What do you think are the current trends in design and interior design?

Smart design and digitalisation are definitely a current trend in design and everyday life. I believe this trend is a further reason to create a toy made of wood in order to channel activity and sensory development into an analogue medium.

Why were you interested in the Pure Talents Contest?

It allows me to present and discuss my work and the ideas behind it. Many visitors are from the design and furniture industry. I am looking forward to feedback, international exchange and especially to the work of the other participants.

Julian Ribler

Portrait Julian Ribler

Originally, Julian Ribler has trained as a Carpenter and studied Material Sciences before completing a Bachelor in Industrial Design at UDK Berlin. Internships at both Barber Osgerby and Industria l Facility in London during his studies further enhanced and deepened focus on furniture and product design. Since graduation in 2018, alongside working as an independent designer for various clients, he is teaching at UDKBerlin.

Cléo | An A for dynamic sitting

Julian Ribler is closely considering the constant relationship happening and developing between ourselves and the physical objects we encounter everyday. With a focus on the strong impact these interactions have upon us, his designs both incorporate conceptual reasoning and look to provide opportunity for sensorial experiences which deepen our understanding and enhance our relationship to the environment around us. With Cléo, Julian Ribler applies this approach to an education scenario, challenging the traditional typology of school furniture with an imaginative and playful alternative. Cléo introduces a less prescriptive and more dynamic form, opposing the conventional where children are expected to sit straight and still in a fixed position, with the freedom to adjust the composition of both furniture and setting, supporting the notion of flexibility and adaptation within learning.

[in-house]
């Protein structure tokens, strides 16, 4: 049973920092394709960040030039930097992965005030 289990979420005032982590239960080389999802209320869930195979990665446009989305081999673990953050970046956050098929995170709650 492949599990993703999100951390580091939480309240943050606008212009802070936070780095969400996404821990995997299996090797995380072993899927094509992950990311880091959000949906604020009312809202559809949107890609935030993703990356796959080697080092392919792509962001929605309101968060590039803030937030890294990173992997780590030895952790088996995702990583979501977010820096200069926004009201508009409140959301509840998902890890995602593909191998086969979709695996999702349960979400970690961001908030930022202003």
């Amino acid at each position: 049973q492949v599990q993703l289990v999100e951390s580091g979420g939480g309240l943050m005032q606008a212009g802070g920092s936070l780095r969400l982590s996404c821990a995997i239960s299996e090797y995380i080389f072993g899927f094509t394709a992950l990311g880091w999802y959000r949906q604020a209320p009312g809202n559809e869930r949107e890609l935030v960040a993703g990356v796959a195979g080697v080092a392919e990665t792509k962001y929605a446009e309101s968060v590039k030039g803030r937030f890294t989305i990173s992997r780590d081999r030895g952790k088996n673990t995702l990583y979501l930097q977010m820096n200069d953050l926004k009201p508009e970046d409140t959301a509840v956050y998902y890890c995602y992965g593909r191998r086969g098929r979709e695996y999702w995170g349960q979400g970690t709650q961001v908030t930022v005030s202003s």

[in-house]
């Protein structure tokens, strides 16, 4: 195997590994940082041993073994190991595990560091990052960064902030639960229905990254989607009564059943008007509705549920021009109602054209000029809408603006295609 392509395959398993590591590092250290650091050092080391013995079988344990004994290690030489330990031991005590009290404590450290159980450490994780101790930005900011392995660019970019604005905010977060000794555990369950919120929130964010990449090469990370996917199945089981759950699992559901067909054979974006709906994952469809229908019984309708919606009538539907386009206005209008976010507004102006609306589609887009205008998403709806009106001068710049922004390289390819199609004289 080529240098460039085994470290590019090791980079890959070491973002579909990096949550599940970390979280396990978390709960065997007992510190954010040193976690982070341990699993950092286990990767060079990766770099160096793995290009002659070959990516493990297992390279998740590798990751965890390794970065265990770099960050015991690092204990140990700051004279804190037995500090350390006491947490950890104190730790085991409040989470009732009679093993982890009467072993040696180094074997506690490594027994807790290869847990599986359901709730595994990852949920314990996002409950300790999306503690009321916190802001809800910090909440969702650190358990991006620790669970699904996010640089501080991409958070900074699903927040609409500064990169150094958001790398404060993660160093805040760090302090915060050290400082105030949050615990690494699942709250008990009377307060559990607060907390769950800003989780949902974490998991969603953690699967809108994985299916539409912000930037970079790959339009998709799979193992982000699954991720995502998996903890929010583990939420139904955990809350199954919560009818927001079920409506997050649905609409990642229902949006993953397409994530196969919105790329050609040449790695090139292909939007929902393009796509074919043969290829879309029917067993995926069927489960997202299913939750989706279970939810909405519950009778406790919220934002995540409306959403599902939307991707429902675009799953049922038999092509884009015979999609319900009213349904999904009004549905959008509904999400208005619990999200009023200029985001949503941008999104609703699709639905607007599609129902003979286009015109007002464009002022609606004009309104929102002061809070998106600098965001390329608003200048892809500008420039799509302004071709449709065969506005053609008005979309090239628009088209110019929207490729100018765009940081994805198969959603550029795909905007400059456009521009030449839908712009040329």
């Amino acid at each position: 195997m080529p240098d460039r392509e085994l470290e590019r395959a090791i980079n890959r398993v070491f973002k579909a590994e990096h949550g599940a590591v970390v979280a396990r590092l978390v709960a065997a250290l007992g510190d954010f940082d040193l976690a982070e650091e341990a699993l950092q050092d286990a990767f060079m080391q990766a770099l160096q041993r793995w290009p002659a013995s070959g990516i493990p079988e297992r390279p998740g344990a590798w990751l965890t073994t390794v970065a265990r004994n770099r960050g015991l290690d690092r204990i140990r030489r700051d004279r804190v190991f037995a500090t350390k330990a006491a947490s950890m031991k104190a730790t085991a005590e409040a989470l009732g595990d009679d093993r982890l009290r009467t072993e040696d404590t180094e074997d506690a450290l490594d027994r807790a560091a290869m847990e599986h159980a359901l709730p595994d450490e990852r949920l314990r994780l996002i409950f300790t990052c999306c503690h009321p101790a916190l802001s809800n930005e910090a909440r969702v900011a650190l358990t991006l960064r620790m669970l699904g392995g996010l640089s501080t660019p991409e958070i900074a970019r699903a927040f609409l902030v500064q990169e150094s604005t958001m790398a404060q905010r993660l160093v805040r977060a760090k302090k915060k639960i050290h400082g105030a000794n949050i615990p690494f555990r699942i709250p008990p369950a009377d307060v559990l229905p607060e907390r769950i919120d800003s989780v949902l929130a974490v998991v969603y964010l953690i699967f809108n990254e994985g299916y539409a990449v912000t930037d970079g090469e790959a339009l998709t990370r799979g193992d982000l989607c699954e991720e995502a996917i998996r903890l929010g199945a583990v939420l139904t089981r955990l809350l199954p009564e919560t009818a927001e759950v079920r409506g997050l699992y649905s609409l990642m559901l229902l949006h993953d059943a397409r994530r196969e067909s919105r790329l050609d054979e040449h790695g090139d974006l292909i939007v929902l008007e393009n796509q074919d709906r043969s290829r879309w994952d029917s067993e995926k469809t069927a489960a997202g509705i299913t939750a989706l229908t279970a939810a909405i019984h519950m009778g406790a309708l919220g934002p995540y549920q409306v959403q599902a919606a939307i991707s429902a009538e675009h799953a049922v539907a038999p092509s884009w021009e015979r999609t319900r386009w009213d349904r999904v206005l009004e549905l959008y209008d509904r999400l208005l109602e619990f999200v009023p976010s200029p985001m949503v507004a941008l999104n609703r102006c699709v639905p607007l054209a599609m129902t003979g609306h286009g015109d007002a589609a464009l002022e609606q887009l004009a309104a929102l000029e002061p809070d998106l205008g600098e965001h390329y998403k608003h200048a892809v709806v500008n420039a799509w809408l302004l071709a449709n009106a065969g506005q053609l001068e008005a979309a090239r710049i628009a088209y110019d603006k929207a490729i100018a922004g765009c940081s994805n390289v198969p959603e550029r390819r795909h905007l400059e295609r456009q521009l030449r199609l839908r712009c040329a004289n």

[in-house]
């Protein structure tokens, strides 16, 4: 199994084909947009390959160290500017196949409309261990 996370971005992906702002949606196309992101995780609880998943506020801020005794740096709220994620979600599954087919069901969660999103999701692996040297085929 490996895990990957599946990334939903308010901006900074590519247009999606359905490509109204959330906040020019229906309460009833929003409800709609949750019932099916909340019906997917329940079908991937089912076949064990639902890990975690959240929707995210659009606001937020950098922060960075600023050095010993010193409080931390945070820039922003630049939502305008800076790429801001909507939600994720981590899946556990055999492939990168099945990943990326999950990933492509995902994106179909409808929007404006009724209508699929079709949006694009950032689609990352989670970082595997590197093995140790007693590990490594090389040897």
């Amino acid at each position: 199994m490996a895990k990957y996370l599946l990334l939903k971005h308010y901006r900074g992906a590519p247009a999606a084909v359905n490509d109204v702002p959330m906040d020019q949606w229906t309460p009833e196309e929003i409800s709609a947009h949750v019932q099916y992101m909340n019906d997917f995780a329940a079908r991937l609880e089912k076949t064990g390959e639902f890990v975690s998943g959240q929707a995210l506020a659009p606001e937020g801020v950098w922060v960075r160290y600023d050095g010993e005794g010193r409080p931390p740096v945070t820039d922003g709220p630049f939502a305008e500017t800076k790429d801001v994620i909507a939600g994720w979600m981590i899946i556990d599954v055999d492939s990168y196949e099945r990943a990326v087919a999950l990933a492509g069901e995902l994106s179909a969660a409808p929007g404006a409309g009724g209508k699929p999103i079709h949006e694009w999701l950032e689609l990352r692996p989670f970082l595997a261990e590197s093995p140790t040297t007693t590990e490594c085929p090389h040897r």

Product Julian Ribler

Q&As

Which ‘directions for use’ would you supply with your product?